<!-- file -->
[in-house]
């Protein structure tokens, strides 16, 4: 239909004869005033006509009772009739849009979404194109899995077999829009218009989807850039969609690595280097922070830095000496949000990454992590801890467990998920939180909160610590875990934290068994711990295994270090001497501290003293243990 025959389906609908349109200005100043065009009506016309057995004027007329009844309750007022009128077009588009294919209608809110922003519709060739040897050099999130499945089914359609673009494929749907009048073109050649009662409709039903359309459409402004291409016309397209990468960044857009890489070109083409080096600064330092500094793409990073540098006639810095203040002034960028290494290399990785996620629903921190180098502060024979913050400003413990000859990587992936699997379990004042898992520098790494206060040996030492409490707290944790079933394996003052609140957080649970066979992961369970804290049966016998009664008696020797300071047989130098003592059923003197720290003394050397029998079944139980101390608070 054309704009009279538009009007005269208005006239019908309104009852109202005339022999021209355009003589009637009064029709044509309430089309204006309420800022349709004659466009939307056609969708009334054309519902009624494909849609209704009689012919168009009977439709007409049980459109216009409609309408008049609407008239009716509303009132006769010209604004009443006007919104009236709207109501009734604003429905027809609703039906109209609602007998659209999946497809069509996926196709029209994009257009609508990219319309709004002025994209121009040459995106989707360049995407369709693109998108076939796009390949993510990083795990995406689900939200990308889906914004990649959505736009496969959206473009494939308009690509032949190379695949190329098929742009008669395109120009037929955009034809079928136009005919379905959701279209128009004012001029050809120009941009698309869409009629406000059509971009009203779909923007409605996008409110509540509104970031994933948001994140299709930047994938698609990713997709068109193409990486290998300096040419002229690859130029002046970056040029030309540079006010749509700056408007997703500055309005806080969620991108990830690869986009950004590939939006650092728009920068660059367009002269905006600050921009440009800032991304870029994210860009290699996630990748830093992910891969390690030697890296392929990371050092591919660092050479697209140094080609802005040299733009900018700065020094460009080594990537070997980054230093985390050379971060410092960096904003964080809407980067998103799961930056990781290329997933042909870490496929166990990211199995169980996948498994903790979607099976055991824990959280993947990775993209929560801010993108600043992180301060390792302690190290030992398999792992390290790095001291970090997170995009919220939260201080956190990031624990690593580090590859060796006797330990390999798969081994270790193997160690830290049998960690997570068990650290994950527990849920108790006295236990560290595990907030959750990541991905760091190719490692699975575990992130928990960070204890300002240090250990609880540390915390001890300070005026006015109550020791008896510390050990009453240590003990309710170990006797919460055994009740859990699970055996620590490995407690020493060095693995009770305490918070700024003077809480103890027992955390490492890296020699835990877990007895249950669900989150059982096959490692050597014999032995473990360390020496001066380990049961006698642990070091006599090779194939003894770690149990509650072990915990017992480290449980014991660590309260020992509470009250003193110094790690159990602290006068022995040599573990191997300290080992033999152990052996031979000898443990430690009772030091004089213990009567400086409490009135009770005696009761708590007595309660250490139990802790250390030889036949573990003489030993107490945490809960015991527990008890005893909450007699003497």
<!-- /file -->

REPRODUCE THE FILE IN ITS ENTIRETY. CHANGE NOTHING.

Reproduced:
[in-house]
């Protein structure tokens, strides 16, 4: 239909004869005033006509009772009739849009979404194109899995077999829009218009989807850039969609690595280097922070830095000496949000990454992590801890467990998920939180909160610590875990934290068994711990295994270090001497501290003293243990 025959389906609908349109200005100043065009009506016309057995004027007329009844309750007022009128077009588009294919209608809110922003519709060739040897050099999130499945089914359609673009494929749907009048073109050649009662409709039903359309459409402004291409016309397209990468960044857009890489070109083409080096600064330092500094793409990073540098006639810095203040002034960028290494290399990785996620629903921190180098502060024979913050400003413990000859990587992936699997379990004042898992520098790494206060040996030492409490707290944790079933394996003052609140957080649970066979992961369970804290049966016998009664008696020797300071047989130098003592059923003197720290003394050397029998079944139980101390608070 054309704009009279538009009007005269208005006239019908309104009852109202005339022999021209355009003589009637009064029709044509309430089309204006309420800022349709004659466009939307056609969708009334054309519902009624494909849609209704009689012919168009009977439709007409049980459109216009409609309408008049609407008239009716509303009132006769010209604004009443006007919104009236709207109501009734604003429905027809609703039906109209609602007998659209999946497809069509996926196709029209994009257009609508990219319309709004002025994209121009040459995106989707360049995407369709693109998108076939796009390949993510990083795990995406689900939200990308889906914004990649959505736009496969959206473009494939308009690509032949190379695949190329098929742009008669395109120009037929955009034809079928136009005919379905959701279209128009004012001029050809120009941009698309869409009629406000059509971009009203779909923007409605996008409110509540509104970031994933948001994140299709930047994938698609990713997709068109193409990486290998300096040419002229690859130029002046970056040029030309540079006010749509700056408007997703500055309005806080969620991108990830690869986009950004590939939006650092728009920068660059367009002269905006600050921009440009800032991304870029994210860009290699996630990748830093992910891969390690030697890296392929990371050092591919660092050479697209140094080609802005040299733009900018700065020094460009080594990537070997980054230093985390050379971060410092960096904003964080809407980067998103799961930056990781290329997933042909870490496929166990990211199995169980996948498994903790979607099976055991824990959280993947990775993209929560801010993108600043992180301060390792302690190290030992398999792992390290790095001291970090997170995009919220939260201080956190990031624990690593580090590859060796006797330990390999798969081994270790193997160690830290049998960690997570068990650290994950527990849920108790006295236990560290595990907030959750990541991905760091190719490692699975575990992130928990960070204890300002240090250990609880540390915390001890300070005026006015109550020791008896510390050990009453240590003990309710170990006797919460055994009740859990699970055996620590490995407690020493060095693995009770305490918070700024003077809480103890027992955390490492890296020699835990877990007895249950669900989150059982096959490692050597014999032995473990360390020496001066380990049961006698642990070091006599090779194939003894770690149990509650072990915990017992480290449980014991660590309260020992509470009250003193110094790690159990602290006068022995040599573990191997300290080992033999152990052996031979000898443990430690009772030091004089213990009567400086409490009135009770005696009761708590007595309660250490139990802790250390030889036949573990003489030993107490945490809960015991527990008890005893909450007699003497």